Nevertheless a prince ought to inspire fear in such a way that, if he
does not win love, he avoids hatred; because he can endure very well
being feared whilst he is not hated, which will always be as long as
he abstains from the property of his citizens and subjects and from
their women. But when it is necessary for him to proceed against the
life of someone, he must do it on proper justification and for
manifest cause, but above all things he must keep his hands off the
property of others, because men more quickly forget the death of their
father than the loss of their patrimony. Besides, pretexts for taking
away the property are never wanting; for he who has once begun to live
by robbery will always find pretexts for seizing what belongs to
others; but reasons for taking life, on the contrary, are more
difficult to find and sooner lapse. But when a prince is with his
army, and has under control a multitude of soldiers, then it is quite
necessary for him to disregard the reputation of cruelty, for without
it he would never hold his army united or disposed to its duties.
Among the wonderful deeds of Hannibal this one is enumerated: that
having led an enormous army, composed of many various races of men, to
fight in foreign lands, no dissensions arose either among them or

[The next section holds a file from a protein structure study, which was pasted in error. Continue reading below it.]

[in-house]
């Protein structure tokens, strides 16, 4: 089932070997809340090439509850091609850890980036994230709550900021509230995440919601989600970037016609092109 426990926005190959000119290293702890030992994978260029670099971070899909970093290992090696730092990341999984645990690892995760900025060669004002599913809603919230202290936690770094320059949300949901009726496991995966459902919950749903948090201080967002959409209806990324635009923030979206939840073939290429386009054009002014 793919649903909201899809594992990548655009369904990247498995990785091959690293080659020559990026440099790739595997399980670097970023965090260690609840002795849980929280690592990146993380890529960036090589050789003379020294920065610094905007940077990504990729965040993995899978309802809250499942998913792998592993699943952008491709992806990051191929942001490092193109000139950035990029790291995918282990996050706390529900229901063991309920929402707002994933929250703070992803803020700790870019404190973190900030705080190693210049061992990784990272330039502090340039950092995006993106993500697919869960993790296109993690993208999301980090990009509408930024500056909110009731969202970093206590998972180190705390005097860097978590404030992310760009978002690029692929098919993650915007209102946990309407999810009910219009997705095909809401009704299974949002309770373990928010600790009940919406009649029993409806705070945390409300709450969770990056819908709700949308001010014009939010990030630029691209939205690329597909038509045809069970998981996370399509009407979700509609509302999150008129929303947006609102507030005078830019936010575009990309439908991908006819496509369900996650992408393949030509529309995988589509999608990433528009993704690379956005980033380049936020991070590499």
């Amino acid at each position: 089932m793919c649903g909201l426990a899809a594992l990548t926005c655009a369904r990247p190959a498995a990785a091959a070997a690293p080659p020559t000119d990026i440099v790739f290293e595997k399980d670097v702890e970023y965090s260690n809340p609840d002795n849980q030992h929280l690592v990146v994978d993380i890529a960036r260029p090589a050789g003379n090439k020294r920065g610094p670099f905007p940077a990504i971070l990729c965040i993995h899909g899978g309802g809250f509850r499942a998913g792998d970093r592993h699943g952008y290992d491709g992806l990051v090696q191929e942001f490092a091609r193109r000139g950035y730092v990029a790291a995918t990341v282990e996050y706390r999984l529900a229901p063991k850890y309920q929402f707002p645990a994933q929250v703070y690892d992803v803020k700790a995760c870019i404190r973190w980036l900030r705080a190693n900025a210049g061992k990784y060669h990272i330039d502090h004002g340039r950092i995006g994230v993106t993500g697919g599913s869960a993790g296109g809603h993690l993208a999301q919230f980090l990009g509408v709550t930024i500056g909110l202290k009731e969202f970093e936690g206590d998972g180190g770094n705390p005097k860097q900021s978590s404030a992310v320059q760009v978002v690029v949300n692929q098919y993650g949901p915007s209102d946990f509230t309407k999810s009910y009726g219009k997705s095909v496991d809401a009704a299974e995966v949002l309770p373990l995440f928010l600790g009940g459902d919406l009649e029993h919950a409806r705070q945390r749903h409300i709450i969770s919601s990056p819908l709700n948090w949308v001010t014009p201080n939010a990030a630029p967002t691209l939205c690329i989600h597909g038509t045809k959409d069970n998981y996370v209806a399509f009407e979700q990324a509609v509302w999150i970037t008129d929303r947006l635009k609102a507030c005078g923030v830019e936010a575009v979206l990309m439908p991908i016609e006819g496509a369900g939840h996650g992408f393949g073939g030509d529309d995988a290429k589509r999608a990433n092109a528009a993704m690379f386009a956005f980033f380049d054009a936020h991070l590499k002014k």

against the prince, whether in his bad or in his good fortune. This
arose from nothing else than his inhuman cruelty, which, with his
boundless valour, made him revered and terrible in the sight of his
soldiers, but without that cruelty, his other virtues were not
sufficient to produce this effect. And short-sighted writers admire
his deeds from one point of view and from another condemn the
principal cause of them. That it is true his other virtues would not
have been sufficient for him may be proved by the case of Scipio, that
most excellent man, not only of his own times but within the memory of
man, against whom, nevertheless, his army rebelled in Spain; this
arose from nothing but his too great forbearance, which gave his
soldiers more license than is consistent with military discipline. For
this he was upbraided in the Senate by Fabius Maximus, and called the
corrupter of the Roman soldiery. The Locrians were laid waste by a
legate of Scipio, yet they were not avenged by him, nor was the
insolence of the legate punished, owing entirely to his easy nature.
Insomuch that someone in the Senate, wishing to excuse him, said there
were many men who knew much better how not to err than to correct the
errors of others. This disposition, if he had been continued in the
command, would have destroyed in time the fame and glory of Scipio;
but, he being under the control of the Senate, this injurious
characteristic not only concealed itself, but contributed to his
Returning to the question of being feared or loved, I come to the
conclusion that, men loving according to their own will and fearing
according to that of the prince, a wise prince should establish
himself on that which is in his own control and not in that of others;
he must endeavour only to avoid hatred, as is noted.